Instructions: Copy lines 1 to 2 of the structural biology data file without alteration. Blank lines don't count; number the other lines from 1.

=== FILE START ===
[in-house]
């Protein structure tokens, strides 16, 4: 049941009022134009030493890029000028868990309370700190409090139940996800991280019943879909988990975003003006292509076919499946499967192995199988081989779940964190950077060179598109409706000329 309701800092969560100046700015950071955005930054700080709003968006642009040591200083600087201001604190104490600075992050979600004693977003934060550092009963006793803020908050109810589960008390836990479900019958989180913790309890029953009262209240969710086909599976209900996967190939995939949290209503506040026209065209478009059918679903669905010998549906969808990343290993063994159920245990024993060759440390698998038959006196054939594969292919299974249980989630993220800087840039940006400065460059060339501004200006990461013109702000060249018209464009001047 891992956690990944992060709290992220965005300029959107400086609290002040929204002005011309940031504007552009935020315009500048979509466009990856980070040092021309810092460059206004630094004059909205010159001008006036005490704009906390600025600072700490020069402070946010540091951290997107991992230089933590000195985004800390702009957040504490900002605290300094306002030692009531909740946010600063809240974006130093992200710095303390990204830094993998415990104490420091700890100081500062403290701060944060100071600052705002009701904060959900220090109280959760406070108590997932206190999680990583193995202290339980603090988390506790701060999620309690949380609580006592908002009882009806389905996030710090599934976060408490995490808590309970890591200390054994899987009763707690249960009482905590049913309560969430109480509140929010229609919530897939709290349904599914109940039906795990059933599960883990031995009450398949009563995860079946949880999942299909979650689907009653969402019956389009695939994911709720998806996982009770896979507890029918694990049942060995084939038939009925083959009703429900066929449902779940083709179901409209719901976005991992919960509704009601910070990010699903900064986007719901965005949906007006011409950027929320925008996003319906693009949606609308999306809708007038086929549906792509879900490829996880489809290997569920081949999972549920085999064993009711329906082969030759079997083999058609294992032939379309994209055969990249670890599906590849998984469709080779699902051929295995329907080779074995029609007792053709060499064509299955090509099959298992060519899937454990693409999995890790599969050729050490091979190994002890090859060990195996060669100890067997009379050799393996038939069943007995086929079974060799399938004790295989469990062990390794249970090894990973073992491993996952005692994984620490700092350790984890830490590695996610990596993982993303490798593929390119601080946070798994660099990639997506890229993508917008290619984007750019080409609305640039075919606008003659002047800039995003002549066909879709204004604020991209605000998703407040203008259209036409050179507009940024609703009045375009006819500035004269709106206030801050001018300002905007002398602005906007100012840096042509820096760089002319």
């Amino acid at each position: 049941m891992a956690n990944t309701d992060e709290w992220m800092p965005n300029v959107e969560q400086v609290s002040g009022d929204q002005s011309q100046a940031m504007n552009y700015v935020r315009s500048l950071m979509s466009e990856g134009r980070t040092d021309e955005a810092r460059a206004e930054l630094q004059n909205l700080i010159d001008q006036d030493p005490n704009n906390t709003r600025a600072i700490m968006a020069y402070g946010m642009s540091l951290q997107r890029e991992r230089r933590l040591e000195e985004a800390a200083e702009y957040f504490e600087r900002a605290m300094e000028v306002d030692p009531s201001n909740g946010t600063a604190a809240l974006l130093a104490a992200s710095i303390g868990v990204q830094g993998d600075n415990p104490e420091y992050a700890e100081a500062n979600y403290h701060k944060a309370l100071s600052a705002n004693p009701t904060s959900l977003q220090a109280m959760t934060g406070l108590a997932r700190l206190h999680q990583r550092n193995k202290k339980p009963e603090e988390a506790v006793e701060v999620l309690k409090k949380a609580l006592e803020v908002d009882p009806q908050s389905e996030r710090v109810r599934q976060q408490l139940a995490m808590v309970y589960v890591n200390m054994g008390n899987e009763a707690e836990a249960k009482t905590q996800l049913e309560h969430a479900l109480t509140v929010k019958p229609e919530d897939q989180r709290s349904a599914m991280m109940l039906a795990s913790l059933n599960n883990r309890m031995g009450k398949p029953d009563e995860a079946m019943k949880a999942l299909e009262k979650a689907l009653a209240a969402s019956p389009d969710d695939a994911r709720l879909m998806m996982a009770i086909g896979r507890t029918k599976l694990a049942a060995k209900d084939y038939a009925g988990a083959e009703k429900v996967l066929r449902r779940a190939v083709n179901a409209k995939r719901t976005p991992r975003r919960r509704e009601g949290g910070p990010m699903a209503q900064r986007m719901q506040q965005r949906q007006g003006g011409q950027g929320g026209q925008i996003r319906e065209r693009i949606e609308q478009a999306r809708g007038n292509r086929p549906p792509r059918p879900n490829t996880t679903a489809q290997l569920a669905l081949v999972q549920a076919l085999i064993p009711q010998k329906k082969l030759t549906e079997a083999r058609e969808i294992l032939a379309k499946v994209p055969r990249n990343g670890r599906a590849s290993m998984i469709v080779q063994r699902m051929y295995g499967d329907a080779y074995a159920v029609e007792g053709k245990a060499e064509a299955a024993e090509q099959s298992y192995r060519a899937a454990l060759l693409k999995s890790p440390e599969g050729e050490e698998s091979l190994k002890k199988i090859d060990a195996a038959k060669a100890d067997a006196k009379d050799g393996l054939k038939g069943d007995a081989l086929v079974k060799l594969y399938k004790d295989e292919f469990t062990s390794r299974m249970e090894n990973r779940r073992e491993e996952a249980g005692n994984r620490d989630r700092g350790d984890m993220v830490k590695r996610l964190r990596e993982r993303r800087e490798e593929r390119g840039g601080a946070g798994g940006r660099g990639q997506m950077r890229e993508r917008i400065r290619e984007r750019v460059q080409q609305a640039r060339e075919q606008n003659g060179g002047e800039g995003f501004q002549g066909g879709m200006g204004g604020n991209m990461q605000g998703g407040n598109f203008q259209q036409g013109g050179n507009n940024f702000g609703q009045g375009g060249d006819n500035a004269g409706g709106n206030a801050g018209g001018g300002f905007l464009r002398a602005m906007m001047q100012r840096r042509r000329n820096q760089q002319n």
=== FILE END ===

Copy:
[in-house]
């Protein structure tokens, strides 16, 4: 049941009022134009030493890029000028868990309370700190409090139940996800991280019943879909988990975003003006292509076919499946499967192995199988081989779940964190950077060179598109409706000329 309701800092969560100046700015950071955005930054700080709003968006642009040591200083600087201001604190104490600075992050979600004693977003934060550092009963006793803020908050109810589960008390836990479900019958989180913790309890029953009262209240969710086909599976209900996967190939995939949290209503506040026209065209478009059918679903669905010998549906969808990343290993063994159920245990024993060759440390698998038959006196054939594969292919299974249980989630993220800087840039940006400065460059060339501004200006990461013109702000060249018209464009001047 891992956690990944992060709290992220965005300029959107400086609290002040929204002005011309940031504007552009935020315009500048979509466009990856980070040092021309810092460059206004630094004059909205010159001008006036005490704009906390600025600072700490020069402070946010540091951290997107991992230089933590000195985004800390702009957040504490900002605290300094306002030692009531909740946010600063809240974006130093992200710095303390990204830094993998415990104490420091700890100081500062403290701060944060100071600052705002009701904060959900220090109280959760406070108590997932206190999680990583193995202290339980603090988390506790701060999620309690949380609580006592908002009882009806389905996030710090599934976060408490995490808590309970890591200390054994899987009763707690249960009482905590049913309560969430109480509140929010229609919530897939709290349904599914109940039906795990059933599960883990031995009450398949009563995860079946949880999942299909979650689907009653969402019956389009695939994911709720998806996982009770896979507890029918694990049942060995084939038939009925083959009703429900066929449902779940083709179901409209719901976005991992919960509704009601910070990010699903900064986007719901965005949906007006011409950027929320925008996003319906693009949606609308999306809708007038086929549906792509879900490829996880489809290997569920081949999972549920085999064993009711329906082969030759079997083999058609294992032939379309994209055969990249670890599906590849998984469709080779699902051929295995329907080779074995029609007792053709060499064509299955090509099959298992060519899937454990693409999995890790599969050729050490091979190994002890090859060990195996060669100890067997009379050799393996038939069943007995086929079974060799399938004790295989469990062990390794249970090894990973073992491993996952005692994984620490700092350790984890830490590695996610990596993982993303490798593929390119601080946070798994660099990639997506890229993508917008290619984007750019080409609305640039075919606008003659002047800039995003002549066909879709204004604020991209605000998703407040203008259209036409050179507009940024609703009045375009006819500035004269709106206030801050001018300002905007002398602005906007100012840096042509820096760089002319």